Wednesday, July 11, 2012

Possible Oakland Law Discourages Investment

The Oakland City Council is considering a bill that would put new regulations and fees on the purchase of residential investment property.  Proponents of the measure acknowledge it is meant to place controls on who can invest and how much they can invest in Oakland.

It’s called Non-Owner Occupied Residential Building Registration, and it would require owners to register each residential building with the City which is not occupied by the owner and pay substantial fees to be determined by the City.

The registration requirement will include providing a written Property Report in an approved format to the City by an approved local individual or firm.  The report will include an interior and exterior inspection of the premises attesting to the conditions of the property including readily apparent violations of various City codes.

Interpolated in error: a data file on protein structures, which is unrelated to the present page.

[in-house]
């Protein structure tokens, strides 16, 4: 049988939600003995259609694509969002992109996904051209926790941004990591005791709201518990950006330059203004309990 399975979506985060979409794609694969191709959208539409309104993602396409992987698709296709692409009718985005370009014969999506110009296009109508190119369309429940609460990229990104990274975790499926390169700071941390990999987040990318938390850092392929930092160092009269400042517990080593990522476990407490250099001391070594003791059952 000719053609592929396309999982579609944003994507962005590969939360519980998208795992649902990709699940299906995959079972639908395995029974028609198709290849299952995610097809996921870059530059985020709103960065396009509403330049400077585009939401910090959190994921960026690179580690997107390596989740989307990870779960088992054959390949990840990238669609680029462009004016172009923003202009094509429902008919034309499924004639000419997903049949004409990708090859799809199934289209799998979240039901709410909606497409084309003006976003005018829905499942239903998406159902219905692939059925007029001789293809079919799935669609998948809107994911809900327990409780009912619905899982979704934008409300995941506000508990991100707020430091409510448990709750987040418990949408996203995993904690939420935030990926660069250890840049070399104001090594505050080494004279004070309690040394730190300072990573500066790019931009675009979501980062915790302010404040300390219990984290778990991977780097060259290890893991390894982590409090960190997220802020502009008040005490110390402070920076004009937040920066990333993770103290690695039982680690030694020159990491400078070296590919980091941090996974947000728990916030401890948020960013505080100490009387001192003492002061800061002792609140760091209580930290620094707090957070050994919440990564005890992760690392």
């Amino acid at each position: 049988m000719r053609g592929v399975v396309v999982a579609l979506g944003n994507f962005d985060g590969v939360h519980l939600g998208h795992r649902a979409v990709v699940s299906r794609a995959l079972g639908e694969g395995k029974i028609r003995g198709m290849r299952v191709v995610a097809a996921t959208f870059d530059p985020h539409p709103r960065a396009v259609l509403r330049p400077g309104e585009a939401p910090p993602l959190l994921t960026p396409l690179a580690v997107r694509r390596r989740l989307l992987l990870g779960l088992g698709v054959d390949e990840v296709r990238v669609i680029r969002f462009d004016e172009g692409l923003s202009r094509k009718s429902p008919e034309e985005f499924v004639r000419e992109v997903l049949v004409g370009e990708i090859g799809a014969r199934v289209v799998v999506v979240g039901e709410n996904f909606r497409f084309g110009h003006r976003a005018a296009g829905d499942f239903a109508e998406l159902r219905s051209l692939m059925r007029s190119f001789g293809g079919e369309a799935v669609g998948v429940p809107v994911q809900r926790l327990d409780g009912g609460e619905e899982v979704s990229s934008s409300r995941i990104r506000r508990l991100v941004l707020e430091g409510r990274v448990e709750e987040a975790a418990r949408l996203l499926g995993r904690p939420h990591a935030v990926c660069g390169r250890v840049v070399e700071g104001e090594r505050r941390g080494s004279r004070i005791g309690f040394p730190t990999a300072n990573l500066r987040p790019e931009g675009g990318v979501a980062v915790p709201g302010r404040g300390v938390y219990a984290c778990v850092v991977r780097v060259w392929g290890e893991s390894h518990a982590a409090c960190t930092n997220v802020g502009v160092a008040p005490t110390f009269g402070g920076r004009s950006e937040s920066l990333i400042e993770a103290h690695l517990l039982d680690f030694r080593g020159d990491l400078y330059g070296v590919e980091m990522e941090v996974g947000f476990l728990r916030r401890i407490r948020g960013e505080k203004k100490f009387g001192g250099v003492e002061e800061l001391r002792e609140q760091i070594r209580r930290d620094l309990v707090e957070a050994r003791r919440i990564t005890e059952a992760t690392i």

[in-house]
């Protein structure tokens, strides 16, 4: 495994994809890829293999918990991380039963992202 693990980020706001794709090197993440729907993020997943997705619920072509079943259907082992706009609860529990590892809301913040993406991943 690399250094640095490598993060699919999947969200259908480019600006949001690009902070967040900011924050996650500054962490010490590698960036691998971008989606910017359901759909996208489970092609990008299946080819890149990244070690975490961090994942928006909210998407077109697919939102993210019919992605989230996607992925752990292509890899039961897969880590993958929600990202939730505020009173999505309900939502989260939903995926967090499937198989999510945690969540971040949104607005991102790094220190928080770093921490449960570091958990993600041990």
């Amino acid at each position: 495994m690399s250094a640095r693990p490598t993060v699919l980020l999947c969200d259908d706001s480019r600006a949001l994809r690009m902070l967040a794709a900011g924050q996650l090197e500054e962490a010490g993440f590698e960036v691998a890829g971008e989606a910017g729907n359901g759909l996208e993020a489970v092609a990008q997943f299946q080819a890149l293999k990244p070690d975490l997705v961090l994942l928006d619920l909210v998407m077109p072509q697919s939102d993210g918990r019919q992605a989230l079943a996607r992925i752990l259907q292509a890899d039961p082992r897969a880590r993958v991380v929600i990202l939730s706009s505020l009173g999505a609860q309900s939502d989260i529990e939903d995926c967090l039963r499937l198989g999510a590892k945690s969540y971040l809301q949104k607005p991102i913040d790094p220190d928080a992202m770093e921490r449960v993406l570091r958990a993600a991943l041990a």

The failure of an owner to comply with the provisions of these new requirements will receive violation notices for each building immediately subject to abatement actions and fees, assessment of penalties and fines, and collection actions. Each and every day a violation of any provision of this proposed law exists would constitute a separate and distinct offense.  The penalties in this new law are in addition to and do not supersede or limit any other remedies, whether civil or criminal, including demolition or receivership by the City.

 The matter was heard yesterday by the Community & Economic Committee.  Many objections were raised and further consideration of the ordinance was postponed to September.

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